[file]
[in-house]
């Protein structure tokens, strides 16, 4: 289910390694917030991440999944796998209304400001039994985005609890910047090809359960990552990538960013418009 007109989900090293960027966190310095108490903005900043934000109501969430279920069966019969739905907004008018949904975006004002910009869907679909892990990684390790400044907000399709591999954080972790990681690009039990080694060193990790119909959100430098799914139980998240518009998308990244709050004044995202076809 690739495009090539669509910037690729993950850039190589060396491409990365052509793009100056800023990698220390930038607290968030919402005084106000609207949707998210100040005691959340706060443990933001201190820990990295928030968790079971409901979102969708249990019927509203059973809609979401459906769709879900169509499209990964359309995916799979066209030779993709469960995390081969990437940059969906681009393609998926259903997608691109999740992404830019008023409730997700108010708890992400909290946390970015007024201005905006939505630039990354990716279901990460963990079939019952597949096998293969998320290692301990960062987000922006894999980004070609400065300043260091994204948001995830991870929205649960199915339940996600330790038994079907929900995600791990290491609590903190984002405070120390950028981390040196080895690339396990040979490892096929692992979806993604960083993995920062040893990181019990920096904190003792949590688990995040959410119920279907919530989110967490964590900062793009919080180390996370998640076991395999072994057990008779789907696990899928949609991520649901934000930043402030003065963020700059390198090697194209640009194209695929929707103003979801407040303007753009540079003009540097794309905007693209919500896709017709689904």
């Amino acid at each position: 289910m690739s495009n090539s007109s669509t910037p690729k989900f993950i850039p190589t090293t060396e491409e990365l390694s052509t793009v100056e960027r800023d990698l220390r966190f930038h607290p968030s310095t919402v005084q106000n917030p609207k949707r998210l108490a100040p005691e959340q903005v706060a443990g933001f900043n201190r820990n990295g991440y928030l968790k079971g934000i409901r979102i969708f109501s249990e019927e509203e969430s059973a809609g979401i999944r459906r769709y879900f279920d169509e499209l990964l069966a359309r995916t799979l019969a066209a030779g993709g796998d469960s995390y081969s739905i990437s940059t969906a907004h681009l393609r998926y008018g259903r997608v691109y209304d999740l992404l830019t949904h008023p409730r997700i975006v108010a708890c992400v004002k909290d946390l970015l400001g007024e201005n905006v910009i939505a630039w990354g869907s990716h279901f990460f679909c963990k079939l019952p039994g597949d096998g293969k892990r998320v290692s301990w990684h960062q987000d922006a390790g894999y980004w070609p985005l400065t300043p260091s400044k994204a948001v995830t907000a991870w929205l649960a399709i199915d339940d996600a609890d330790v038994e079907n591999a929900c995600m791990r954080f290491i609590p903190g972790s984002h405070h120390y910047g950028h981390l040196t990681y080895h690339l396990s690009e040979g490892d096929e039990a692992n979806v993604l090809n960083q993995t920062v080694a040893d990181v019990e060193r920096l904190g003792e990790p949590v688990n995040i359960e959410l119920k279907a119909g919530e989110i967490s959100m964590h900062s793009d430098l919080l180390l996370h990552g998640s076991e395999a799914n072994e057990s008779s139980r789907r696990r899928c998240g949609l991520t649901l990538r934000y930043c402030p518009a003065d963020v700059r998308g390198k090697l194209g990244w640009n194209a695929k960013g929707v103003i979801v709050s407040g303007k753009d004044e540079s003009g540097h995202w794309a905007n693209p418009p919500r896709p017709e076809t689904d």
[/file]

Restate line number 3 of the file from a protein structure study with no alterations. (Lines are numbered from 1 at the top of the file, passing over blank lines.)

């Amino acid at each position: 289910m690739s495009n090539s007109s669509t910037p690729k989900f993950i850039p190589t090293t060396e491409e990365l390694s052509t793009v100056e960027r800023d990698l220390r966190f930038h607290p968030s310095t919402v005084q106000n917030p609207k949707r998210l108490a100040p005691e959340q903005v706060a443990g933001f900043n201190r820990n990295g991440y928030l968790k079971g934000i409901r979102i969708f109501s249990e019927e509203e969430s059973a809609g979401i999944r459906r769709y879900f279920d169509e499209l990964l069966a359309r995916t799979l019969a066209a030779g993709g796998d469960s995390y081969s739905i990437s940059t969906a907004h681009l393609r998926y008018g259903r997608v691109y209304d999740l992404l830019t949904h008023p409730r997700i975006v108010a708890c992400v004002k909290d946390l970015l400001g007024e201005n905006v910009i939505a630039w990354g869907s990716h279901f990460f679909c963990k079939l019952p039994g597949d096998g293969k892990r998320v290692s301990w990684h960062q987000d922006a390790g894999y980004w070609p985005l400065t300043p260091s400044k994204a948001v995830t907000a991870w929205l649960a399709i199915d339940d996600a609890d330790v038994e079907n591999a929900c995600m791990r954080f290491i609590p903190g972790s984002h405070h120390y910047g950028h981390l040196t990681y080895h690339l396990s690009e040979g490892d096929e039990a692992n979806v993604l090809n960083q993995t920062v080694a040893d990181v019990e060193r920096l904190g003792e990790p949590v688990n995040i359960e959410l119920k279907a119909g919530e989110i967490s959100m964590h900062s793009d430098l919080l180390l996370h990552g998640s076991e395999a799914n072994e057990s008779s139980r789907r696990r899928c998240g949609l991520t649901l990538r934000y930043c402030p518009a003065d963020v700059r998308g390198k090697l194209g990244w640009n194209a695929k960013g929707v103003i979801v709050s407040g303007k753009d004044e540079s003009g540097h995202w794309a905007n693209p418009p919500r896709p017709e076809t689904d």